Johannesburg - South Africa’s can’t be a "trust fund kid" living off its mineral resources but not developing new skills, Minister of Economic Development Ebrahim Patel told a group of entrepreneurs on Monday.
Patel was speaking to local manufacturers who are participating in Massmart’s supplier development programme. The goal of the programme is to empower local suppliers and help them grow their businesses.
It originated as a result of a caveat from the Competition Commission, which stipulated that Massmart had to establish a viable supplier programme when its billion rand merger with Walmart received the green light in 2011.
Patel, who helped establish the programme which celebrated its fifth birthday on Monday, said he believed it was delivering on its promises.
Many of the suppliers, for example, had managed to expand their business footprints beyond South Africa’s borders he said.
The minister said entrepreneurs, particular in the manufacturing sector, that innovate were critical for SA’s economy and could reduce South Africa's trade deficit.
“Countries that can innovate, those are the economies that succeed,” he said.
Patel said economists often referred to countries who had an abundance of mineral resources as having to deal with a “resource curse".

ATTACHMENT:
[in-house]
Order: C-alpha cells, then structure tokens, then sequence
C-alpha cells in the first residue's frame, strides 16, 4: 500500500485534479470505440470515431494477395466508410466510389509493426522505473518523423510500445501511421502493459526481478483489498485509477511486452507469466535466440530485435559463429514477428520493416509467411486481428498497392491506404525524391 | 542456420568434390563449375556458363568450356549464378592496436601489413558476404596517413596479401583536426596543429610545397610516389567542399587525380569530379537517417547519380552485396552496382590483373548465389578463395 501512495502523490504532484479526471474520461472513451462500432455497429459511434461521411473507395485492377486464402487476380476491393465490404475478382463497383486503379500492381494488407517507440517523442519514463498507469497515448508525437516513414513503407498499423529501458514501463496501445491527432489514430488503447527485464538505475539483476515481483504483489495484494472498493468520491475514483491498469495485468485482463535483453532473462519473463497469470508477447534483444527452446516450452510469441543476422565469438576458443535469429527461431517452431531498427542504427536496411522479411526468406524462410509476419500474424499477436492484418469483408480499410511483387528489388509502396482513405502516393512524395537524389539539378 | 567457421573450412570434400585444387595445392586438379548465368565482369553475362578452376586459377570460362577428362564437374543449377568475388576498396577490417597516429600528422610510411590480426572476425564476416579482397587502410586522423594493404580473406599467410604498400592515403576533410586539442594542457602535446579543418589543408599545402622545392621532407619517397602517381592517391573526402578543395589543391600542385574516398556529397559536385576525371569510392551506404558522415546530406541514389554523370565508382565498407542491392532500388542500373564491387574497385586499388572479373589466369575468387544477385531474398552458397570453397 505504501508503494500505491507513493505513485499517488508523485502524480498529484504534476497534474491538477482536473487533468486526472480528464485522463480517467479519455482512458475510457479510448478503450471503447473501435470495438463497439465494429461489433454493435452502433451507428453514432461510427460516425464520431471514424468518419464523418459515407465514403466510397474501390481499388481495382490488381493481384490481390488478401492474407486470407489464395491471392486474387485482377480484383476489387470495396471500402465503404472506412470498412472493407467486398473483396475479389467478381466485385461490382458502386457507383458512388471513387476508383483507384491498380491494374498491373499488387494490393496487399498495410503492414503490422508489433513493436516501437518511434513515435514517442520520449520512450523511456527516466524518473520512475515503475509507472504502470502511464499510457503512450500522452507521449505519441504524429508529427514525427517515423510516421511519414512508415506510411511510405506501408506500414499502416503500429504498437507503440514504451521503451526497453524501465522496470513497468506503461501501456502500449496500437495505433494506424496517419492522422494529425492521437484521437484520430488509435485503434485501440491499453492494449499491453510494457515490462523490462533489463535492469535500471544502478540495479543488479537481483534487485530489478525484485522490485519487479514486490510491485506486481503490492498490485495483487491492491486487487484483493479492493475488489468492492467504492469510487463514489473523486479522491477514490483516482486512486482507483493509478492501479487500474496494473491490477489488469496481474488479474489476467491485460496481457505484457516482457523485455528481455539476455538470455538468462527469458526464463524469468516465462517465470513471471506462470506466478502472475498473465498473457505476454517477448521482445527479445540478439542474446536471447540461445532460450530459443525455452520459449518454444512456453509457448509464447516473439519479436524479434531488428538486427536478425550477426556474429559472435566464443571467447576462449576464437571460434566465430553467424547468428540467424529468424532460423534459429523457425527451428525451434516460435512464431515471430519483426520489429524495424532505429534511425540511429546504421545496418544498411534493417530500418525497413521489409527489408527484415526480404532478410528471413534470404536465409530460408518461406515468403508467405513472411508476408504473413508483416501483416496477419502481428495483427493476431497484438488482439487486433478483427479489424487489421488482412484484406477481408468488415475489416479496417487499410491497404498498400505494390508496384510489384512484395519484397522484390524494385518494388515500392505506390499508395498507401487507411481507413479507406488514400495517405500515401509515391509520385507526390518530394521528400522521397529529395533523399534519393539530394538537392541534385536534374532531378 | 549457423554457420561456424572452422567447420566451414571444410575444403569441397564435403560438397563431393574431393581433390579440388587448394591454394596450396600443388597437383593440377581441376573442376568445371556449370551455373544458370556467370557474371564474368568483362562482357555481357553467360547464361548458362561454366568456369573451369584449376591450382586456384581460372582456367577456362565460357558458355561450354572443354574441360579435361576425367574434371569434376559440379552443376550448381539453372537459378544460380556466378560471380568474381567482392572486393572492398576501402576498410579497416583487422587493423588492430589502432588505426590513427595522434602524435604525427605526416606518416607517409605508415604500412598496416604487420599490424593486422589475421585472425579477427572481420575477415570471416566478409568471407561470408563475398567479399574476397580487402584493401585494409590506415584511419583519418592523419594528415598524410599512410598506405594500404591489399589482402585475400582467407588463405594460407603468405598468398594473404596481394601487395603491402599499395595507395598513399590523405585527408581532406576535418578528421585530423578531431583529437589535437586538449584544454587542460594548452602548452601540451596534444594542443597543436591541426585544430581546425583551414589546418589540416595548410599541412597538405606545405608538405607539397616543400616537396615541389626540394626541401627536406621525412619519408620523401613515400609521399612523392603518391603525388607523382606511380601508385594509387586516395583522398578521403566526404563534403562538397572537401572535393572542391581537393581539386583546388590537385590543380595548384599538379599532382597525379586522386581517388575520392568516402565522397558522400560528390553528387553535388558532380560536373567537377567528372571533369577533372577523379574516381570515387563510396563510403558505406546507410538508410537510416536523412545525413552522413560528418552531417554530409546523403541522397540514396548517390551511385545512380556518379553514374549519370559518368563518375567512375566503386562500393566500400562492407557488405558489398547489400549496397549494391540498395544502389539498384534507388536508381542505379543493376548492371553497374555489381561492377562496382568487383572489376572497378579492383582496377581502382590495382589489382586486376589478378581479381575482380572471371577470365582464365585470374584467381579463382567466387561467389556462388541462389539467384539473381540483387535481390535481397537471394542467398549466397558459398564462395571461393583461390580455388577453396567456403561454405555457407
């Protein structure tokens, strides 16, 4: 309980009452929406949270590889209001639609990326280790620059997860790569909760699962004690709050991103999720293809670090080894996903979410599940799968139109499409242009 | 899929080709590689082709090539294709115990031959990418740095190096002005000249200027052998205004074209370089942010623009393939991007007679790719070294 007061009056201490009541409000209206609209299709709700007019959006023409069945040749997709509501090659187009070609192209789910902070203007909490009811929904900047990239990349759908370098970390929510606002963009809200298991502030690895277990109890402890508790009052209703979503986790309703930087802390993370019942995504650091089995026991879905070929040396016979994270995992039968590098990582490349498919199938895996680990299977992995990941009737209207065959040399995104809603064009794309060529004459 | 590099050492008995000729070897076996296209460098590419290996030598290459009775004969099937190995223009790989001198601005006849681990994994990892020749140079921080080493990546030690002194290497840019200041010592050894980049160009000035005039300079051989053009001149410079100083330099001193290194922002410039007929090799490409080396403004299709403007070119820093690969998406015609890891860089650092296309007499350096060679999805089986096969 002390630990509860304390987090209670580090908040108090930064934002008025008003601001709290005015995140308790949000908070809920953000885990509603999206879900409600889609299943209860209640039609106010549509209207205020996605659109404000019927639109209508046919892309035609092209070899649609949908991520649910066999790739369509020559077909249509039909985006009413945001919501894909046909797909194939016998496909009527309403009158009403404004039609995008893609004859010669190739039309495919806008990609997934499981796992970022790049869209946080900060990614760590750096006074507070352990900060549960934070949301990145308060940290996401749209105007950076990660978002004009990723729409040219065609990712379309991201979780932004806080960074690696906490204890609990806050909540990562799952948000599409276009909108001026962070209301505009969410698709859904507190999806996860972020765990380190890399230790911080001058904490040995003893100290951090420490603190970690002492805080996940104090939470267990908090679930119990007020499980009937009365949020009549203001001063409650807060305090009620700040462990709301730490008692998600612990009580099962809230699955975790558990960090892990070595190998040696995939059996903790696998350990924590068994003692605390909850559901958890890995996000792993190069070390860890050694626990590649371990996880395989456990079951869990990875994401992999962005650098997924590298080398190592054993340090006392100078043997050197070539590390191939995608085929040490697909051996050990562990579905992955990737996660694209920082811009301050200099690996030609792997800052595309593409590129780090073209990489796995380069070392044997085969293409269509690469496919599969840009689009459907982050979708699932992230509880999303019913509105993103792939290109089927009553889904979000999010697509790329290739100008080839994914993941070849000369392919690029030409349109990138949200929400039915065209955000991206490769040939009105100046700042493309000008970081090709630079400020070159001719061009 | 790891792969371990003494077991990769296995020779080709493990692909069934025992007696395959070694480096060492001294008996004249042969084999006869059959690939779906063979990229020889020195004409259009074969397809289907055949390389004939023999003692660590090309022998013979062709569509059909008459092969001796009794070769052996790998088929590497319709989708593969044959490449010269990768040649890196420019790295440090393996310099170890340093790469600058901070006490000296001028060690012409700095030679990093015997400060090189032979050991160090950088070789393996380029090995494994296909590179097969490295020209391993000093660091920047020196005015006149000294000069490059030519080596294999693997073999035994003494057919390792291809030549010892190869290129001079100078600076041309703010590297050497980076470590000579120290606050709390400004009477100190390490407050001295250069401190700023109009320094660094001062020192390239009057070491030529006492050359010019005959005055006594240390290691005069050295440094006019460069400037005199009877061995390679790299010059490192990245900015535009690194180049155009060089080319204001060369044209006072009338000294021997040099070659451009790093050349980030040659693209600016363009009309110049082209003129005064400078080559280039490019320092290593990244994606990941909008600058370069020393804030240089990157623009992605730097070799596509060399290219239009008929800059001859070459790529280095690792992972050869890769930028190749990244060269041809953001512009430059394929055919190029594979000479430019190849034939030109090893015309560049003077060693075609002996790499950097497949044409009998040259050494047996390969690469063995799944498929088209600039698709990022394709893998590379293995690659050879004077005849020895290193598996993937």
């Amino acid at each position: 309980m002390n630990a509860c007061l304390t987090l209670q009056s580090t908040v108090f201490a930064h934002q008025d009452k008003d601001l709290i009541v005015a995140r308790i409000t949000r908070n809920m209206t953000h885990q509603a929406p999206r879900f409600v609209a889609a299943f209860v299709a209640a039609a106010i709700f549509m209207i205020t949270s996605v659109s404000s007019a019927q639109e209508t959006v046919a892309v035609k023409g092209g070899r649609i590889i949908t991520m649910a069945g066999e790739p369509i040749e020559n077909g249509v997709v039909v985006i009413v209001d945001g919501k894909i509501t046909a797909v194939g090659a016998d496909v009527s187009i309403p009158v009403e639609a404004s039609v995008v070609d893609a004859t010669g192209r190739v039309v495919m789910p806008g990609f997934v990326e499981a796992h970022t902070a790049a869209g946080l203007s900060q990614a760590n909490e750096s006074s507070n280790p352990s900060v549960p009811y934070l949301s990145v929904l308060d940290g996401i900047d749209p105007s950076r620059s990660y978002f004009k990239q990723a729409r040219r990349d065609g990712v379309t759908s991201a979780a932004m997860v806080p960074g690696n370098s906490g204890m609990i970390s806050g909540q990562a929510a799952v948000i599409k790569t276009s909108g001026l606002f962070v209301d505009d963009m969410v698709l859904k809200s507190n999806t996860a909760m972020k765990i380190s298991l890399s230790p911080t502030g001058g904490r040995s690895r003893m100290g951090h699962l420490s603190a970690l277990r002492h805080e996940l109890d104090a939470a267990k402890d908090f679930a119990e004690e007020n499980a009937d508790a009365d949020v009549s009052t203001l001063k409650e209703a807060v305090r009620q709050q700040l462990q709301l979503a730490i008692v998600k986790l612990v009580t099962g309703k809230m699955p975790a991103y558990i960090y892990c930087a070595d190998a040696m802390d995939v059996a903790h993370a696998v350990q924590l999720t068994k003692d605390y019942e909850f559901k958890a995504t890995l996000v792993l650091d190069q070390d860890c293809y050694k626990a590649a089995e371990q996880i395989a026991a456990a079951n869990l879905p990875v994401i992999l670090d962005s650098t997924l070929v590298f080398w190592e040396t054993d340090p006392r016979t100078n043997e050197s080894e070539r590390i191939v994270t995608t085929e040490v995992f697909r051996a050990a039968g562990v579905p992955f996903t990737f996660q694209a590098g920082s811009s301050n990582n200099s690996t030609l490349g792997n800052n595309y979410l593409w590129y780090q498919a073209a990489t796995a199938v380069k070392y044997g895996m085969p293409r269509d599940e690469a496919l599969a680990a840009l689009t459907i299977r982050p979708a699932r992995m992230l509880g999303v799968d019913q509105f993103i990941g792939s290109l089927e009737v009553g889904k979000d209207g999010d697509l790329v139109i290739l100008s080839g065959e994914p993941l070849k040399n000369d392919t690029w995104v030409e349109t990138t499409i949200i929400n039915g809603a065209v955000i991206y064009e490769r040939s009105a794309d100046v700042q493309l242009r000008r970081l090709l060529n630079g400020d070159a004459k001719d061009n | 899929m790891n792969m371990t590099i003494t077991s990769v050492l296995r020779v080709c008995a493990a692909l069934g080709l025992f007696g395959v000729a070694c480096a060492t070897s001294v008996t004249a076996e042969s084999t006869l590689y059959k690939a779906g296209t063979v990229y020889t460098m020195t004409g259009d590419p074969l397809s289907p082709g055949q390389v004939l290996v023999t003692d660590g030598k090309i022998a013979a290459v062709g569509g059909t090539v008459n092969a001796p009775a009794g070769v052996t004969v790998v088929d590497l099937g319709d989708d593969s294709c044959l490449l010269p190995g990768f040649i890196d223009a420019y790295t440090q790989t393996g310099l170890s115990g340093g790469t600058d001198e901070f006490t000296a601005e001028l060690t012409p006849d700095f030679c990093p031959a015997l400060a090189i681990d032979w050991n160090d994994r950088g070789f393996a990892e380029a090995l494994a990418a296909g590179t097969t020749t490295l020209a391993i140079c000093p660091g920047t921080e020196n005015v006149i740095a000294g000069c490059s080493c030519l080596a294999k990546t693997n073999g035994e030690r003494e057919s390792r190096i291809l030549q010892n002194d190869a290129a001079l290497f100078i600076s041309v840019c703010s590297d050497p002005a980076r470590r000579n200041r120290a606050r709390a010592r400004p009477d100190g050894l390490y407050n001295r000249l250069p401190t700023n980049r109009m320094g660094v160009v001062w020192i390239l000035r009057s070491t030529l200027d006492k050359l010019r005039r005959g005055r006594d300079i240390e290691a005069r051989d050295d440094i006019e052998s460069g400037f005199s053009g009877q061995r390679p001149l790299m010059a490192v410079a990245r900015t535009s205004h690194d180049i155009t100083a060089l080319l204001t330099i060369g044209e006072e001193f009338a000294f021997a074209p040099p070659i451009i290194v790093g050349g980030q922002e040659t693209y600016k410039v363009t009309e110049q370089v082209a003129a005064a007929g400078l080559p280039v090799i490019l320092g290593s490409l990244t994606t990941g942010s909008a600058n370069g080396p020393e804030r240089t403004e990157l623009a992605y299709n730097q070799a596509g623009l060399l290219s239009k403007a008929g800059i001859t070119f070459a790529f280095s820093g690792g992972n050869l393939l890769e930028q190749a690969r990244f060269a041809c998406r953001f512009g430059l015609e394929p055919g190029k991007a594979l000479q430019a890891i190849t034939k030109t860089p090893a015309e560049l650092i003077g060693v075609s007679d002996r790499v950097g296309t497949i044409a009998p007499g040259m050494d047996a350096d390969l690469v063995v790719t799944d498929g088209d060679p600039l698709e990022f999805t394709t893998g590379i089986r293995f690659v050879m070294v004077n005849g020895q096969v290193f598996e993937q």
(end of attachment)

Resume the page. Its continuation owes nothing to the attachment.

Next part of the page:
"These countries often don’t have to innovate, because they are already endowed with resources.”
The only way to grow an economy in the modern ear was to turn resources into assets.
“You can’t simply live off resources,” he said. “Finished products fetch a premium on the global market. The transformation of products where huge value is gained [is what] sophisticated economies are built on. “
He said South Africa needed to increase its ability to manufacture finished goods such as cars, mobile phones, clothing and computers by using the resources that exist in South Africa.
“We have to build a more resilient manufacturing industry,” he said, adding that a volatile global commodity cycle brought too much instability to rely solely on earnings from primary resources.
The minister said since the Massmart merger, the company had gone to great lengths to empower small, local suppliers. Some of the manufacturers had tapped into Massmart’s Walmart supply chain to start exporting their products.
One of entrepreneurs in the programme is Umlilo Charcoal, based in the North West province. It supplies briquettes to all Massmart’s Builders stores in Southern Africa. But Umlilo has also now started exporting to New Zealand, the Middle East, and Walmart’s stories in Chile.
The 33 participants in the programme make products ranging from chefwear, cooking gel and instant noodles, to bath tubs, adhesives, cooler-boxes and paint.
“Interventions such as these show that when we make an effort we can make a difference,” Patel said. “We need to build a stronger, more competitive manufacturing base and both government and the corporate sector have a role to play in rebalancing our economy”.
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